【SEMINAR第175期】Avraham Ebenstein(希伯来大学)

摘要Childhood Exposure to Particulate Air Pollution and Human Capital Accumulation: Evidence from China

题目:Childhood Exposure to Particulate Air Pollution and Human Capital Accumulation: Evidence from China

主讲人:Avraham Ebenstein, 希伯来大学




Avraham Ebenstein is an Associate Professor in the Department of Environmental Economics and Management at Hebrew University of Jerusalem. He received his Ph.D. in economics from University of California, Berkeley in 2007. His fields of interest include environmental economics, health economics, and economic demography. Dr. Ebenstein's past research examined the impact of fertility control policy in China on the sex ratio, and investigated policies that might address the missing girls phenomenon in Asia. His current research examines the health impacts of environmental deterioration and the design of effective environmental policy, with a focus on developing countries. He is an Associate Editor of the Journal of Population Economics.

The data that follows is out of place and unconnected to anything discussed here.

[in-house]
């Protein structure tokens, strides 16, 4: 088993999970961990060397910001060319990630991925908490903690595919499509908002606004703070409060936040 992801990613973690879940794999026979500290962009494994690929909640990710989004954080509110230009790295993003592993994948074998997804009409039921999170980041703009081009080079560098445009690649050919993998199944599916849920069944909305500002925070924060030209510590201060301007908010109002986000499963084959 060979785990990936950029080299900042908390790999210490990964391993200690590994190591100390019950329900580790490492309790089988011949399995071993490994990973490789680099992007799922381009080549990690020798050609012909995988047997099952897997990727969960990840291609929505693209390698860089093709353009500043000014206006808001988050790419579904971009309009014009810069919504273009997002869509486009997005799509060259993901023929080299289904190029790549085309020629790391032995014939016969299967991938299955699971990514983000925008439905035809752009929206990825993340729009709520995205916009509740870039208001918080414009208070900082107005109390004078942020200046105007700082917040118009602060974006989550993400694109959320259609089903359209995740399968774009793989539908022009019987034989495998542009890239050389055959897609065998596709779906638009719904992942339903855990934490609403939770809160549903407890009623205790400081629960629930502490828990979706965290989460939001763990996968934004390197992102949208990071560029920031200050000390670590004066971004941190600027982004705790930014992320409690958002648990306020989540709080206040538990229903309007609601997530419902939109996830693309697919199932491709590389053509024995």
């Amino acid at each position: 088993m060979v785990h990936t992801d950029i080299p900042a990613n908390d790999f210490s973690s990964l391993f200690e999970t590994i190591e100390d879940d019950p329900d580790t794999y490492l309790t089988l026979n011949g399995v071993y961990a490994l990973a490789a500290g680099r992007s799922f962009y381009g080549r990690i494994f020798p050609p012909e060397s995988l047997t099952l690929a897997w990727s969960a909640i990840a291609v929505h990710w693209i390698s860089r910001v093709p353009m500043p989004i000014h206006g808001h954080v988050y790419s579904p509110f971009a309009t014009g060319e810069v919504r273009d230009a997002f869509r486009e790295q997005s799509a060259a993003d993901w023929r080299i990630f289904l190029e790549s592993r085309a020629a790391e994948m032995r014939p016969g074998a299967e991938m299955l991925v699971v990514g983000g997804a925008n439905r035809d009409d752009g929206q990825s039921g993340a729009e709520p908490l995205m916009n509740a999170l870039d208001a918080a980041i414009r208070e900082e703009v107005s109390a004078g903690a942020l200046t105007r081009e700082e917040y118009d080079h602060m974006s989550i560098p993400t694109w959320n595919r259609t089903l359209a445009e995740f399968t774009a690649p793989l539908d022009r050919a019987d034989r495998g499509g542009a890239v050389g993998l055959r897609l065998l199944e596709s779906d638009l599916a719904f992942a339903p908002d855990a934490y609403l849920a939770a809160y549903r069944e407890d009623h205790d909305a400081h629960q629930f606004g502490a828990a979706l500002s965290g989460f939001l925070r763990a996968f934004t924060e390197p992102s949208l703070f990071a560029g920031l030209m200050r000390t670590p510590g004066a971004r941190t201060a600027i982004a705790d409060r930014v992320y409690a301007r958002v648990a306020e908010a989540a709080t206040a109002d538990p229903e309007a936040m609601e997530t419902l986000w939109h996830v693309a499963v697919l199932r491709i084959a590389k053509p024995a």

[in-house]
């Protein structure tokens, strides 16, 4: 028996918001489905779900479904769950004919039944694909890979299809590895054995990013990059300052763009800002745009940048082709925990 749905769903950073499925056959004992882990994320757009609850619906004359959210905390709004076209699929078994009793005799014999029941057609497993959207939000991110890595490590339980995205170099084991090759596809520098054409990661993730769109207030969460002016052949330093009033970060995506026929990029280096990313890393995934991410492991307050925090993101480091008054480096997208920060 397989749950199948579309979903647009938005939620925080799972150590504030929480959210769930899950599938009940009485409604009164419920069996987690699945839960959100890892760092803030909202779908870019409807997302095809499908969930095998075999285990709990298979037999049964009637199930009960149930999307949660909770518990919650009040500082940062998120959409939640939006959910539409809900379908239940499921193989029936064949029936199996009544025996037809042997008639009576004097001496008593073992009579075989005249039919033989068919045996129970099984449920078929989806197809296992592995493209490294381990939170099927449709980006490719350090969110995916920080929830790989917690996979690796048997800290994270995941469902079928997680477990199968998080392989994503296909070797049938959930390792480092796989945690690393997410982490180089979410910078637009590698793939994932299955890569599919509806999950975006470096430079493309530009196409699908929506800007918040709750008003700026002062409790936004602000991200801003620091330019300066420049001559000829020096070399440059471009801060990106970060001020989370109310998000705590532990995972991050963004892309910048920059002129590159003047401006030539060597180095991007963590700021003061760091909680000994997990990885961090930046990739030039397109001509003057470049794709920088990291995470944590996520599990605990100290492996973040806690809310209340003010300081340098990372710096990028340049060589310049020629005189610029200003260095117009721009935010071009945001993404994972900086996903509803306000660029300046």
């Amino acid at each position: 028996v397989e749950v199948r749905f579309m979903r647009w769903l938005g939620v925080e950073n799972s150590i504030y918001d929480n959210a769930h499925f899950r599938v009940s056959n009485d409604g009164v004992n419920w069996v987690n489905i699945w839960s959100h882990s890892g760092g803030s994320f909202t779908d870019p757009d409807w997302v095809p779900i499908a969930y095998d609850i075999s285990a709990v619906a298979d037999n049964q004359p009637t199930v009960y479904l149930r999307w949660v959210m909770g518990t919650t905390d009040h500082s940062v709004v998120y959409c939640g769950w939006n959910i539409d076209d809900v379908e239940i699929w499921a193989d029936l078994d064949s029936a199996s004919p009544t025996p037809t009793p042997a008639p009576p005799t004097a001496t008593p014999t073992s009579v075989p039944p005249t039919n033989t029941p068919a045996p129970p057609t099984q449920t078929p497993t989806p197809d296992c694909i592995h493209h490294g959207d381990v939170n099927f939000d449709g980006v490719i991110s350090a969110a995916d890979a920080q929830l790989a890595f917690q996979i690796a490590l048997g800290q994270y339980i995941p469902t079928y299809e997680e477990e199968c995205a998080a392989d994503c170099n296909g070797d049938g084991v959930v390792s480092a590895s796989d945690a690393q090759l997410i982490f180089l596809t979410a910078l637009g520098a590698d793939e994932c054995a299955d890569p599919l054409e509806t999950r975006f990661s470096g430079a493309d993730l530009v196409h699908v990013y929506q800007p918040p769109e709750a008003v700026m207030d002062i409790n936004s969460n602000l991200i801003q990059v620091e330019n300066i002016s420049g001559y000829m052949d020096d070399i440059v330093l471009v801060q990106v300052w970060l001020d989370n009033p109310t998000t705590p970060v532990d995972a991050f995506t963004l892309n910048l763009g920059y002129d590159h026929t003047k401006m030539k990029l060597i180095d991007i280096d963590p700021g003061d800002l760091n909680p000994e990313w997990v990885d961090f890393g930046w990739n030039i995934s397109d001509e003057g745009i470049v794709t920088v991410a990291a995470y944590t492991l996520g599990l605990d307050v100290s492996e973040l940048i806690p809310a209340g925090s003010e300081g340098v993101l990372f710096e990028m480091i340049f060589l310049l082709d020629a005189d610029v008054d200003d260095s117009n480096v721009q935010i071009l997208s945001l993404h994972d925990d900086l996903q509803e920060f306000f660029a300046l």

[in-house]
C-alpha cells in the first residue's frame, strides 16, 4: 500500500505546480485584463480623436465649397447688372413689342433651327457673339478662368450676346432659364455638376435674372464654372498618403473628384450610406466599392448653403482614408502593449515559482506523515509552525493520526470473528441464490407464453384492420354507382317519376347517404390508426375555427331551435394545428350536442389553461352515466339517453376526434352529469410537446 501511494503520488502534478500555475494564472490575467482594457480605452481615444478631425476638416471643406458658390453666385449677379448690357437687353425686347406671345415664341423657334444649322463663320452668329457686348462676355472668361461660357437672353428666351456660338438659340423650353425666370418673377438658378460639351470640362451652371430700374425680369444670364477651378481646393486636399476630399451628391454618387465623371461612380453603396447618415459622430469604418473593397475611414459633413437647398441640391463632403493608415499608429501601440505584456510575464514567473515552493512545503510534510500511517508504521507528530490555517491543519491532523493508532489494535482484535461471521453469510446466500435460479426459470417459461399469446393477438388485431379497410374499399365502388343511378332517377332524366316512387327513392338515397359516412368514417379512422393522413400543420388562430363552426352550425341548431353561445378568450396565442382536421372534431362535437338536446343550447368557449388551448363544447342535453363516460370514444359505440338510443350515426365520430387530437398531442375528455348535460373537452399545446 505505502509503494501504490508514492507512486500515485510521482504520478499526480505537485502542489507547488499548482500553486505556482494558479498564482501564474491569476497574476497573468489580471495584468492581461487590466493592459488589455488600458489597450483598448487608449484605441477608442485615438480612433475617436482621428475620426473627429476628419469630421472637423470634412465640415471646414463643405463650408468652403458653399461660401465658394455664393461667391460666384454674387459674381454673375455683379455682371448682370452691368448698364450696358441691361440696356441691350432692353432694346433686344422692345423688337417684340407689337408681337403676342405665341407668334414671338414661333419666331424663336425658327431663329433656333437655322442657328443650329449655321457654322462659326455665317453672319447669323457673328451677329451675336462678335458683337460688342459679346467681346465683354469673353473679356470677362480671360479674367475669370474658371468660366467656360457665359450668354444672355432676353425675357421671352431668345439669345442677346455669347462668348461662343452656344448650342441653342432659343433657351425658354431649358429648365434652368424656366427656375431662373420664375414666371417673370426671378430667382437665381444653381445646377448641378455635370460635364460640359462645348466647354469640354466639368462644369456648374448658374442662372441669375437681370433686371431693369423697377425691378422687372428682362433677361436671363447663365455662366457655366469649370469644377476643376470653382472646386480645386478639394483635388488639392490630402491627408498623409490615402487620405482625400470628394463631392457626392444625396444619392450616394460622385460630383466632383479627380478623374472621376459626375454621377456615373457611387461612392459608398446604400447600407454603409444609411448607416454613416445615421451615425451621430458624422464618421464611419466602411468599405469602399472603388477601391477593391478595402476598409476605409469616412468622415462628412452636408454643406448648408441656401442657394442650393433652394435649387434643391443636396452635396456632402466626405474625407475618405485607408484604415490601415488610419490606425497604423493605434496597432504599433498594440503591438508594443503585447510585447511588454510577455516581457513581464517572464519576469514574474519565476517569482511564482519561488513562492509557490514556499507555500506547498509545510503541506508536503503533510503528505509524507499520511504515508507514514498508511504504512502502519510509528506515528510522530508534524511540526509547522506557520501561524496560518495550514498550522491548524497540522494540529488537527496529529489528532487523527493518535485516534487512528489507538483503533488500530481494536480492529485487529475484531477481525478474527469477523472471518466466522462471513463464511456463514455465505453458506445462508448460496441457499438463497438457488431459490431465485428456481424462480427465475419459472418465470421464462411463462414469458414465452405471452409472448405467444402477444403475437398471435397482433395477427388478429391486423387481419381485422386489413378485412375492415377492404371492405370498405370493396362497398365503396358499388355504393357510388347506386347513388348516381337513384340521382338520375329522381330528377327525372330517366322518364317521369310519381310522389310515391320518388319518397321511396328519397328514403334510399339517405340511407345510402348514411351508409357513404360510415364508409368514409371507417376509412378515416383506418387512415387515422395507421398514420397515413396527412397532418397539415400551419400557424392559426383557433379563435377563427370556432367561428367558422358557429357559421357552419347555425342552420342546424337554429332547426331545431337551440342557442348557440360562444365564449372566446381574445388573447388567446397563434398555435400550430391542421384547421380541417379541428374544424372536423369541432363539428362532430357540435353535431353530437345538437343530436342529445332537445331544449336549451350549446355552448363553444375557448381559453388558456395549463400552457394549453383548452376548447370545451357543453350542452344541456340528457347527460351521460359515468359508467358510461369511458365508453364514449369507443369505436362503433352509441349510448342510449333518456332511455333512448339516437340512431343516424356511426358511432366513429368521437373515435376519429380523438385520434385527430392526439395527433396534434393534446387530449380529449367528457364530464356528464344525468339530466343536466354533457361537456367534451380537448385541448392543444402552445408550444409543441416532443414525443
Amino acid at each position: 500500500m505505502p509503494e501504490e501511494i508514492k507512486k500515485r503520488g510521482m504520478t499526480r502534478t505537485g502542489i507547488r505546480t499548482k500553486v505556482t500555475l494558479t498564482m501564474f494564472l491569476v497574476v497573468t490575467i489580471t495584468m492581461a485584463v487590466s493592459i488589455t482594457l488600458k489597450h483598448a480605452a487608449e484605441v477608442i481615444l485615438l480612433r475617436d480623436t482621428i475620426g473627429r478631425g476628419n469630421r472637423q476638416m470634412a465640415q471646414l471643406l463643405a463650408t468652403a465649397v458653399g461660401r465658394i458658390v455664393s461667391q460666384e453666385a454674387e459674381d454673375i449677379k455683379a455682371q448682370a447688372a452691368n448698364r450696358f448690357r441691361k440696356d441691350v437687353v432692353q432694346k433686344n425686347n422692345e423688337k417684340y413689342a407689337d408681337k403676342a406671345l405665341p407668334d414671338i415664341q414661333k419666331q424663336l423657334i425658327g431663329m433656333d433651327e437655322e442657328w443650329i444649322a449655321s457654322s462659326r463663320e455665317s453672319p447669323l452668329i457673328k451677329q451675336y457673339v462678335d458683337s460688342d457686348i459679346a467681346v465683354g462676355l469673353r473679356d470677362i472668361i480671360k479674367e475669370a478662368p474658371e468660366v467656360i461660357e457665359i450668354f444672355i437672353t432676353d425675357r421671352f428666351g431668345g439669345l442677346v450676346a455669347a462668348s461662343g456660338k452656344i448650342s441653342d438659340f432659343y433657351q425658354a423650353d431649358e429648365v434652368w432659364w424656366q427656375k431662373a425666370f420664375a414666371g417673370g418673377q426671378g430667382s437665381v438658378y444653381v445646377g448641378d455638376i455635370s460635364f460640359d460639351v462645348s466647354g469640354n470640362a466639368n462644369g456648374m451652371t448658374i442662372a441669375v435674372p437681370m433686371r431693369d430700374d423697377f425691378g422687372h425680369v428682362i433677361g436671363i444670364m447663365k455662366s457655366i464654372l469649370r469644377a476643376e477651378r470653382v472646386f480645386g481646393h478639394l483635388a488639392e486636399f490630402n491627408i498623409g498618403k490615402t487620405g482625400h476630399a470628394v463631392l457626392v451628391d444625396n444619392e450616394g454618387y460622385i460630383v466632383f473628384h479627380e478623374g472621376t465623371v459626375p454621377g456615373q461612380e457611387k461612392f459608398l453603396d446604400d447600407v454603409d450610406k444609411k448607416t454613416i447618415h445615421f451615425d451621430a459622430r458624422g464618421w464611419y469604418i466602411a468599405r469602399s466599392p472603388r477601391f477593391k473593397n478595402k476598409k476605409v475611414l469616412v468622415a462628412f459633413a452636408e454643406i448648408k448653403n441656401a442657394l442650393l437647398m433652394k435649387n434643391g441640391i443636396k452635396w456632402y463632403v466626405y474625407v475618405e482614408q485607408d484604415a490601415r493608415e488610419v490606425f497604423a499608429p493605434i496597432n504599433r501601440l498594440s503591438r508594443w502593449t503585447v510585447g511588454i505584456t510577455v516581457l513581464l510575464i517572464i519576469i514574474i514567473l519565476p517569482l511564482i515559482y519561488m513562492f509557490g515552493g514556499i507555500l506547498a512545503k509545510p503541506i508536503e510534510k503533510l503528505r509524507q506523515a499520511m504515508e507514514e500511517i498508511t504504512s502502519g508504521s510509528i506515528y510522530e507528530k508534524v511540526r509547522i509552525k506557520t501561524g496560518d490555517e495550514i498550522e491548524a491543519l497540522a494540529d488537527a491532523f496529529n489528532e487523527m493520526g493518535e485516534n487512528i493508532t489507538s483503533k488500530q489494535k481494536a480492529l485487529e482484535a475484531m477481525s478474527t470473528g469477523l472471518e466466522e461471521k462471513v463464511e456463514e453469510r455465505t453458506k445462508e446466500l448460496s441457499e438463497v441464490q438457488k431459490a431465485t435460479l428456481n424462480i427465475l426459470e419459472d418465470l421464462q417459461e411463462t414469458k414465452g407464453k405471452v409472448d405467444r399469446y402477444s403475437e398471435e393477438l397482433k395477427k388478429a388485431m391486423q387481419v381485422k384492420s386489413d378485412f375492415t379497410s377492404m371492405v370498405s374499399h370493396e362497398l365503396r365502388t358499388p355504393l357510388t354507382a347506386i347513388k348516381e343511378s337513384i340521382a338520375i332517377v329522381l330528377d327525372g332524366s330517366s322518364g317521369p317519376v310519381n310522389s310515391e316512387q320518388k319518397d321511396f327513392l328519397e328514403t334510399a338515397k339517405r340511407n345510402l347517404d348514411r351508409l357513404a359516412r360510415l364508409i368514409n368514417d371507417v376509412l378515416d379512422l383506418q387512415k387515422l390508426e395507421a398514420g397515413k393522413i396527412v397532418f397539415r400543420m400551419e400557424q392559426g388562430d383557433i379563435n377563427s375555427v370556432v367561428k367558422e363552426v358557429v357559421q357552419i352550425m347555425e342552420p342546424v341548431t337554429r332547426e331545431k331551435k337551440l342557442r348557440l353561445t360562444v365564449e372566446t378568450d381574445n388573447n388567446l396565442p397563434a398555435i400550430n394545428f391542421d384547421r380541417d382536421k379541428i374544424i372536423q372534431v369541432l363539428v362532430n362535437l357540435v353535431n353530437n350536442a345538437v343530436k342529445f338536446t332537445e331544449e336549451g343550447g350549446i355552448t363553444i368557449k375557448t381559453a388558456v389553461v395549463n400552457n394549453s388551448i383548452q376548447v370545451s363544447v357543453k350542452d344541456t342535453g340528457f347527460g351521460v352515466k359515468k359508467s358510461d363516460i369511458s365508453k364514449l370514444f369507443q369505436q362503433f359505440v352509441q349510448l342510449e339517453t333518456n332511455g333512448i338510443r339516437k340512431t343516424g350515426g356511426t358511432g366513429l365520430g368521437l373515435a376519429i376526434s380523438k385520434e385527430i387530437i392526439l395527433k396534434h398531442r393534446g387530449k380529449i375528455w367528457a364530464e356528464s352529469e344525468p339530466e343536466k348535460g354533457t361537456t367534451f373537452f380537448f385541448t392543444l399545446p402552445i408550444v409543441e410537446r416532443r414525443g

This paper examines the impact of childhood exposure to total suspended particulate (TSP) air pollution on human capital development and later labor market success. The analysis relies on a regression discontinuity design (RDD) generated by China’s Huai River Policy, which provided subsidized coal for indoor heating during the winter to cities north of the Huai River but not to those to the south. The key findings are that children born just to the north of the Huai River were exposed to TSP concentrations that were about 50% higher, completed 0.83 fewer years of education, and earned 12%-22% lower incomes as adults, relative to children born just to the south. All findings are robust to using parametric and nonparametric estimation methods to adjust for distance from the Huai River, different kernel types, and alternative bandwidth sizes. The estimation of the income effects uses a RDD to quasi-experimentally vary TSP exposure, while also adjusting for all current city-level determinants of incomes by comparing migrants who are born just to the north and south of the Huai River.